With the RMT calling off strikes at short notice, rail services have been disrupted, throwing Londoners in a disarray. We learn about the difficulties faced by commuters in the last few days.
Thousands of railway commuters in London have been left in the lurch after disruptions in train services owing to suspended strikes. The RMT (National Union of Rail, Maritime, and Transport Workers) called off its strikes that were scheduled for the 5th, 7th, and 9th of November.
The RMT suspended its strikes a few hours before the first planned strike on the 5th of November. The strikes were announced to demand better wages and working conditions for rail employees.
However, in a U-turn of events, the RMT recalled its strikes after deciding to begin a period of ‘intensive negotiations’ with Network Rail, according to Sky News.
Despite strikes being called off in the capital, services remained in a state of disruption, leading to train cancellations. RMT Chief Negotiator Tim Shoveller said: “Our advice remains to please check before you travel on Saturday and Monday and only travel by rail if absolutely necessary.”
With rail disruptions taking a toll on the plans of London’s commuters, we went to Kings Cross St. Pancras to learn what people had to say about the strikes, their subsequent suspension, and the effect these events had on their commute.
Cyril, a frequent user of the tube, had this to say about the effect of the strikes on his commute: “I work closely with the sales team of my company and they were supposed to close down for a couple of days this week. Because of the train strikes, we also had to cancel a couple of meetings.”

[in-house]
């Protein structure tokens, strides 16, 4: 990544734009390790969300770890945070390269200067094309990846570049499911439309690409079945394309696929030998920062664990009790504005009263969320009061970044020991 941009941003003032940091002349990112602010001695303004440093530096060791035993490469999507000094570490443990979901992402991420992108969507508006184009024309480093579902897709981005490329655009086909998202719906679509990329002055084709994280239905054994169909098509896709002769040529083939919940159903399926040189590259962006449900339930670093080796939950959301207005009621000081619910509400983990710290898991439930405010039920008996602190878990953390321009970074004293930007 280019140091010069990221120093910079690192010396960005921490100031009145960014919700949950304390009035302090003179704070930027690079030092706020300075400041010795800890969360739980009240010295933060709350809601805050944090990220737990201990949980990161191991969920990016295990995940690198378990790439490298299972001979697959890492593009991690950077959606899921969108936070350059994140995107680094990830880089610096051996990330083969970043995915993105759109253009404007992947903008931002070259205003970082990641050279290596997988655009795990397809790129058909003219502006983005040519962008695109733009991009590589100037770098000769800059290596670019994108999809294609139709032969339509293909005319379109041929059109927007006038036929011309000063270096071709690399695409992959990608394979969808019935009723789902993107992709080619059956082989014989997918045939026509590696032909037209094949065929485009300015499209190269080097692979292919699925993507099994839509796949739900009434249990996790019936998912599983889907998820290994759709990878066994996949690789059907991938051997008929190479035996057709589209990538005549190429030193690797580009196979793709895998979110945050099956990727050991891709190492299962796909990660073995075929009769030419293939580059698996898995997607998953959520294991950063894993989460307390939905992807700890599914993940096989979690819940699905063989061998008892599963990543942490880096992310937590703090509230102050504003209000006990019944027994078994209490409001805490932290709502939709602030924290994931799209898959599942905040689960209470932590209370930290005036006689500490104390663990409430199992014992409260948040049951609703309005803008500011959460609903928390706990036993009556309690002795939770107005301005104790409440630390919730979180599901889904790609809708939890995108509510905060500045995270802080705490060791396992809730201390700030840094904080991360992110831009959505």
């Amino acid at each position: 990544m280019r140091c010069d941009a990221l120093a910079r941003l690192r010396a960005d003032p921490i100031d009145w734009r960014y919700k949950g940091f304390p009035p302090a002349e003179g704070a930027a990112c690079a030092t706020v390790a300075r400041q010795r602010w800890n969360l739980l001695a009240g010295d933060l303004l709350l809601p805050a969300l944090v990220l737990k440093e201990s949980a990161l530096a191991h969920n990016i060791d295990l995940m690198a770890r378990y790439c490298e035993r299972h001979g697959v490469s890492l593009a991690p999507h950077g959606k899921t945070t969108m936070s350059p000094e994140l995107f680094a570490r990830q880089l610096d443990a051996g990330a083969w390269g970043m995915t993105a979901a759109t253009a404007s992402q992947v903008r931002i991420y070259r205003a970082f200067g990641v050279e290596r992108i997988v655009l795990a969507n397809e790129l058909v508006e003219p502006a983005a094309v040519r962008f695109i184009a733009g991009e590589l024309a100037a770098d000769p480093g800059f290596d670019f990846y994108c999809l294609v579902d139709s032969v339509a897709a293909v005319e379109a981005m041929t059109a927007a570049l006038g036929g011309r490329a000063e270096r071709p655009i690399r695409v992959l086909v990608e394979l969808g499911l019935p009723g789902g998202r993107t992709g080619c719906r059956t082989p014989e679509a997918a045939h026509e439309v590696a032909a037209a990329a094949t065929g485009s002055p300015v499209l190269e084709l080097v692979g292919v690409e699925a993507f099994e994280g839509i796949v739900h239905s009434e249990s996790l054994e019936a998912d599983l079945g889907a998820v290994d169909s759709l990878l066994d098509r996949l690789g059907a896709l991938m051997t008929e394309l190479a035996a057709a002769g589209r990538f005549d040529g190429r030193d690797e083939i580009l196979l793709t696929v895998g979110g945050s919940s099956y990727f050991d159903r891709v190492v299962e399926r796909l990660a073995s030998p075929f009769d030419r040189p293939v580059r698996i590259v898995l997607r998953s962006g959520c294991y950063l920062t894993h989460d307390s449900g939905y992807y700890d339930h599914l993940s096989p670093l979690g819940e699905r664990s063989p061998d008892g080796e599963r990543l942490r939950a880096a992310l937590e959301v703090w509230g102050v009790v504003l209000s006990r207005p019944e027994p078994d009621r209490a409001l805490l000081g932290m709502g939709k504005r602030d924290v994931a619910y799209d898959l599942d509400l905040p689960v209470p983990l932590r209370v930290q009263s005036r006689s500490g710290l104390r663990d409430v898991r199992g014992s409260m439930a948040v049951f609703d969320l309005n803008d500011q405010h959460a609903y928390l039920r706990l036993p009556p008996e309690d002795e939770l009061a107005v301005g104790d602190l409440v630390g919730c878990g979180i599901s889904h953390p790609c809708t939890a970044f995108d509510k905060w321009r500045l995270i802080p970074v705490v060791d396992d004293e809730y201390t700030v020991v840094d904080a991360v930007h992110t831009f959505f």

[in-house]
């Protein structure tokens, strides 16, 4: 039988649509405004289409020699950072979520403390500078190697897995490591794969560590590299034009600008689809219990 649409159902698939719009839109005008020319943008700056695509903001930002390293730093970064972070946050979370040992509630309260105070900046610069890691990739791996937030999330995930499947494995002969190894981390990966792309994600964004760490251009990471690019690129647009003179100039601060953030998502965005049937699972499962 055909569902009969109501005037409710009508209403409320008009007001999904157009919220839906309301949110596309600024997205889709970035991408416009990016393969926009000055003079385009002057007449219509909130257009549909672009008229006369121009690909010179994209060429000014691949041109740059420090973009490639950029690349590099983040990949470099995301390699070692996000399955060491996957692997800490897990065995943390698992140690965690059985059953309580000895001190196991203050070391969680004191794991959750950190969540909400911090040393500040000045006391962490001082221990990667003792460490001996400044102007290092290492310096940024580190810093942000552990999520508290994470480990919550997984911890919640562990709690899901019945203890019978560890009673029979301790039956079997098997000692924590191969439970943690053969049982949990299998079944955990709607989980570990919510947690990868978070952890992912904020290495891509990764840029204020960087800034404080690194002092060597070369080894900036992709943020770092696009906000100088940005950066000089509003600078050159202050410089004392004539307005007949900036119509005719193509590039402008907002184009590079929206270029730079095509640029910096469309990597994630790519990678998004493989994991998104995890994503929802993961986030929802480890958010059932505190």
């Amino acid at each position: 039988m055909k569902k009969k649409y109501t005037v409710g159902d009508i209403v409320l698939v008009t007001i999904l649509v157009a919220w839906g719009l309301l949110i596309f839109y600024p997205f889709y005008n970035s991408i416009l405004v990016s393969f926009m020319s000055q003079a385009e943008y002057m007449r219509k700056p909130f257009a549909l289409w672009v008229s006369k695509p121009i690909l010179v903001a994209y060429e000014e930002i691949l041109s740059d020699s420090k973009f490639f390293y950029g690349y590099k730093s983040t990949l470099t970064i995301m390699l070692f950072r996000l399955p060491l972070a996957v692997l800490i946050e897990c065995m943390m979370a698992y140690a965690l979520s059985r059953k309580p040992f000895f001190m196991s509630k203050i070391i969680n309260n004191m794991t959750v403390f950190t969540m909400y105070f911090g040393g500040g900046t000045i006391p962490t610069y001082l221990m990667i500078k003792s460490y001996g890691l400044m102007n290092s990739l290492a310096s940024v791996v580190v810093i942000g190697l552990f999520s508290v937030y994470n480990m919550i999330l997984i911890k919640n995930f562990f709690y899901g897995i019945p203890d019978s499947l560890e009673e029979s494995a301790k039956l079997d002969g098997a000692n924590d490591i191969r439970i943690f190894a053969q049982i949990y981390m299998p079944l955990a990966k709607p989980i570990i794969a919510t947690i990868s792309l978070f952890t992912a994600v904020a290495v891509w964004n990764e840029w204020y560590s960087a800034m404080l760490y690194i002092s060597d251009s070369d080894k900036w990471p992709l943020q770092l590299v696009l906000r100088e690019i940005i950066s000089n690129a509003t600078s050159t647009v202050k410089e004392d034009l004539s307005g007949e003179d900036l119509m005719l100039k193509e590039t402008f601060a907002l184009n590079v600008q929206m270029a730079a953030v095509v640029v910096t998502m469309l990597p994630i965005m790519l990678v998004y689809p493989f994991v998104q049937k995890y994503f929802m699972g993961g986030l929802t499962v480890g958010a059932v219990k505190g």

When asked about his thoughts on the strikes, Cyril said he understood and empathised with the RMT, but felt that their actions should have not been carried out at the cost of the travel disruptions for regular commuters.
We asked Sophie, a university student, if the rail strikes affected her. She said: “Yes. I was supposed to go home on Saturday and I couldn’t really book a train home.”
When asked about any transport alternatives, Sophie said that travelling by bus and Uber seemed to be the next best options. However, she felt that travelling by cab was way more expensive, and was not the most feasible option.
Speaking about the rail strikes, Naom, a frequent user of the tube who works in Central London, felt that there needed to be more awareness about the strikes, especially among people from other countries visiting London.
This was further highlighted when we spoke to a tourist on condition of anonymity. She claimed that those travelling in her party had no idea about any strikes. They also claimed to have faced no strike-related difficulties, except a technical glitch on the Piccadilly Line.
Disruptions also meant that some trains arrived extremely late, and even skipped certain stations altogether.
To better understand the sentiments of students experiencing difficulties because of rail disruptions, we visited the Harrow campus of the University of Westminster. Simona, a master’s student, said: “Today, I took the Elizabeth Line and it didn’t come straight away to Liverpool Street. It went to White Chapel first and then came to Liverpool street. I missed half of my lesson. I also got marked late on my attendance and it affected me.”
Simona’s worries did not just end there, unfortunately. Rail disruptions also affected her part-time job. She said: “I was late for my work and it affected my hours. This led to a deduction from my salary. That affected me a lot personally. I was also late to reach home as I reached at 1 am that night. For a girl, it’s really risky to come at that time. Even on the weekend, I was late to reach everywhere.”
We tried contacting members of staff from Kings Cross St. Pancras for their views on the strikes. However, they refused to comment.
The possibilities of future strikes were reaffirmed by RMT General Secretary Mike Lynch. Lynch – in an interview with Sky News – said that plans for strikes remain ‘very alive’ with a re-ballot to decide on further strikes taking place on the 15th of November.
With the threat of future strikes looming over commuters, it remains to be seen how badly affected London’s commuters will be if the RMT decides to call strike action in the near future.
Edited by Nneoma Ekwegh and Krithika Iyer